Horizon, Host: Ted Simons

August 12, 2008


Host: Ted Simons

Public Health Update


  • school is back in session and we discuss the importance of immunizations. We also examine this summer's public health issues, including pool health safety and salmonella with Maricopa County Department of Public Health Nursing Administrator Machrina Leach.
Guests:
  • Frank Neville - Associate Vice President of Communication and Outreach, Thunderbird School of Global Management
  • Machrina Leach - Nursing Administrator Maricopa County Department of Public Health
  • Teresa Welborn - Public Involvement Director Arizona Department of Transportation
Category: Medical/Health

View Transcript
Ted Simons
>>> Tonight on "Horizon" the potential political and economic impact of the Olympics on China.

Ted Simons
>>> Plus, a public health update on immunizations, swimming pool safety, and salmonella in food.

Ted Simons
>>> And we continue our series on small town challenges with a look at the big road project in Sedona. Those stories coming up next on "Horizon".

Ted Simons
>>> Good evening. Welcome to Horizon. I'm Ted Simons. Ethics complaints against Senator Jack Harper have been dismissed. A senate ethics committee today took up the issue. Harper was accused with breaking senate rules on June 27th, the last day of the legislative session. Harper turned off democrats' microphones, ending a filibuster and enabling lawmakers to vote on the same-sex marriage ban.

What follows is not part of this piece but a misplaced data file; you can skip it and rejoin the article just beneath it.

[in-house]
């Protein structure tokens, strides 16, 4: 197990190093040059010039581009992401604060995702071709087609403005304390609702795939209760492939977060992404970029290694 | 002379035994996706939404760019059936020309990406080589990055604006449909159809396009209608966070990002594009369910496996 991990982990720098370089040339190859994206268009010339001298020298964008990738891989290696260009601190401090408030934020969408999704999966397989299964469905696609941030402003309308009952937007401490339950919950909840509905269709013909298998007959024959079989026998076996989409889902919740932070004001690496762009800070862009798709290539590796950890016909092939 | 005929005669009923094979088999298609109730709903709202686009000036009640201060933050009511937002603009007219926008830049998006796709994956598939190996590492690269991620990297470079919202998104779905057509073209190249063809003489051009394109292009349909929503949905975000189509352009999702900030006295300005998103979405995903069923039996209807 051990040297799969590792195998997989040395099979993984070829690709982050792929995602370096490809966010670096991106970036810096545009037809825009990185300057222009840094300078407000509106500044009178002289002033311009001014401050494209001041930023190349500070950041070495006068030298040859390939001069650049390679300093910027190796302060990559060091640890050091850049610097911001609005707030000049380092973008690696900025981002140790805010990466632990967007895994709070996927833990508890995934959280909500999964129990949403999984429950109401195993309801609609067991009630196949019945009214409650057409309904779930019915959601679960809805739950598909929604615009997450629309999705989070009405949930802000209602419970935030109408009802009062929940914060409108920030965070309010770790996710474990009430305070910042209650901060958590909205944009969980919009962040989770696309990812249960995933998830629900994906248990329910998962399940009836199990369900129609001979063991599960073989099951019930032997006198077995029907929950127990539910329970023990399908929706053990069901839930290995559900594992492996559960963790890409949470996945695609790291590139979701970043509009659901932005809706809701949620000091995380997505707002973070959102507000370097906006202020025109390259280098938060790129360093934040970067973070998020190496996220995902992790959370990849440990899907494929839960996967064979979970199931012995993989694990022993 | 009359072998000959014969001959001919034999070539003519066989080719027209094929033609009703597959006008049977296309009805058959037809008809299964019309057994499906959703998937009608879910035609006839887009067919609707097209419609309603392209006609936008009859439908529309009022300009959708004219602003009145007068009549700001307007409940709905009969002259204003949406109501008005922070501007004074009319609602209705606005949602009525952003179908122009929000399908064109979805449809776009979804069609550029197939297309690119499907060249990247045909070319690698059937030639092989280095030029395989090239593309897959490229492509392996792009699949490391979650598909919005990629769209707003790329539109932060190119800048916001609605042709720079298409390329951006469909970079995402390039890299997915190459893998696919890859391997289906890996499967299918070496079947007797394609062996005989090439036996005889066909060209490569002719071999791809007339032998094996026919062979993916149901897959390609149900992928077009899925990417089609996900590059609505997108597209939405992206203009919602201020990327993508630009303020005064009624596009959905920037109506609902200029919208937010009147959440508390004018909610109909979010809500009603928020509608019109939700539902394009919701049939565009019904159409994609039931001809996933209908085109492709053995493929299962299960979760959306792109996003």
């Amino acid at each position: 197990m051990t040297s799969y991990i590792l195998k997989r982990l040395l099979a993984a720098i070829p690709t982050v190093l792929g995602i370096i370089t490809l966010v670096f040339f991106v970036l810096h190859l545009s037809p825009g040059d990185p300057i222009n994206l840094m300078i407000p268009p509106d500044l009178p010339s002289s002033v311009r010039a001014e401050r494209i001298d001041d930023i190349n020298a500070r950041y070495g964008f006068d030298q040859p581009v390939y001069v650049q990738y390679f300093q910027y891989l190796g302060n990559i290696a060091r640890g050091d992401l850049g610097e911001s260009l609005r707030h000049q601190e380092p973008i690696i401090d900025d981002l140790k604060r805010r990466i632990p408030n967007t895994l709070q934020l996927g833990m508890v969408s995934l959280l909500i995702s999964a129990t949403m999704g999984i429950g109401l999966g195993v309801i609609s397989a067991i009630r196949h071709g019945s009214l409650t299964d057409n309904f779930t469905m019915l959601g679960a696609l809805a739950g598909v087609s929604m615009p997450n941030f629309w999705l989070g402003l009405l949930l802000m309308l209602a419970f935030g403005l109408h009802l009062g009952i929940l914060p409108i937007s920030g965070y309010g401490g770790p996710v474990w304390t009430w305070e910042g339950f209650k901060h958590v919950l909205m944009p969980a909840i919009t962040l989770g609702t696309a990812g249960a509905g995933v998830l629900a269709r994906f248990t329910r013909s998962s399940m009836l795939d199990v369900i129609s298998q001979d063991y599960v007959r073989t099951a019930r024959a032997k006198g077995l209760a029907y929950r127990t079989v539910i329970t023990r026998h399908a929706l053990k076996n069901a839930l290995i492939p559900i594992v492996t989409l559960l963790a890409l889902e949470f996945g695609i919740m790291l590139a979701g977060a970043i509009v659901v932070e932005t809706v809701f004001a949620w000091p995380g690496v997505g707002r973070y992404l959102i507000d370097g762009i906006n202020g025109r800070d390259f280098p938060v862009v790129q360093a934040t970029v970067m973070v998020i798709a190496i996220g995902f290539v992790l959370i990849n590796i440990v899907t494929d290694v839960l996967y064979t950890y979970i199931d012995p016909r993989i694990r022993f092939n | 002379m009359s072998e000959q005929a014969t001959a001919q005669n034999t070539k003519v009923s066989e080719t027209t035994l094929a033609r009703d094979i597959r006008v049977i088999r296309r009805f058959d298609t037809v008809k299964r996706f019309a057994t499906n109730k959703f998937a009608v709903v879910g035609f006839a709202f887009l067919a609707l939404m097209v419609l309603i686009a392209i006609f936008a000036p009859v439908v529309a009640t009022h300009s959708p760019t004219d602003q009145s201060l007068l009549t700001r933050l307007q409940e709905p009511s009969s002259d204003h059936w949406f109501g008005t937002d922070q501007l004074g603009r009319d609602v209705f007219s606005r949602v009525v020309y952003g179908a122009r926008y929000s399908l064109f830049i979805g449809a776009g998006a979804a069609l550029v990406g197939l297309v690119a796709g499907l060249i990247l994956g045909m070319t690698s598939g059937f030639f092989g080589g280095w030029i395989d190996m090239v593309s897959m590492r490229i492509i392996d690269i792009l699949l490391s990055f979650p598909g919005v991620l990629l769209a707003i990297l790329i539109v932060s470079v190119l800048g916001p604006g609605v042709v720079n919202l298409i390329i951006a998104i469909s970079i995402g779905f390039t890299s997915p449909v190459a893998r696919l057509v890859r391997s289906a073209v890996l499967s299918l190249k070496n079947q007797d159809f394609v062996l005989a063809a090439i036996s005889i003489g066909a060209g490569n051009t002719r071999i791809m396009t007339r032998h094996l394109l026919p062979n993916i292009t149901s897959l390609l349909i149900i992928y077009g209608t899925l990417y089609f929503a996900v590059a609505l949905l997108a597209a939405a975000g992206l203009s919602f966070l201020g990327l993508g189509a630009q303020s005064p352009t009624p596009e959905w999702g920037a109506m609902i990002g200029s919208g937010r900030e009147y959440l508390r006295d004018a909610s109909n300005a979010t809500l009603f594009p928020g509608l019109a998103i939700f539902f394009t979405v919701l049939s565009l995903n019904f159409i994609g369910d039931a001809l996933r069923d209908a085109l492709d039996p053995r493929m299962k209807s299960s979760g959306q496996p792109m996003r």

Ted Simons
>>> The 2008 Beijing Olympic Games are in their fifth day. The games cost the host country $43 billion. That's up from 15 billion spent by Greece in 2004. Some of that money was clearly spent for the opening ceremony as China made quite an impression on the world. Unfortunately, the construction of the Olympic facilities forced thousands of Beijing residents to move elsewhere. Joining us to discuss the political and economic impact of the games on China is Frank Neville, a thunderbird associate vice president of communication and outreach for the Thunderbird School of Global Management. Thank you for joining us on Horizon.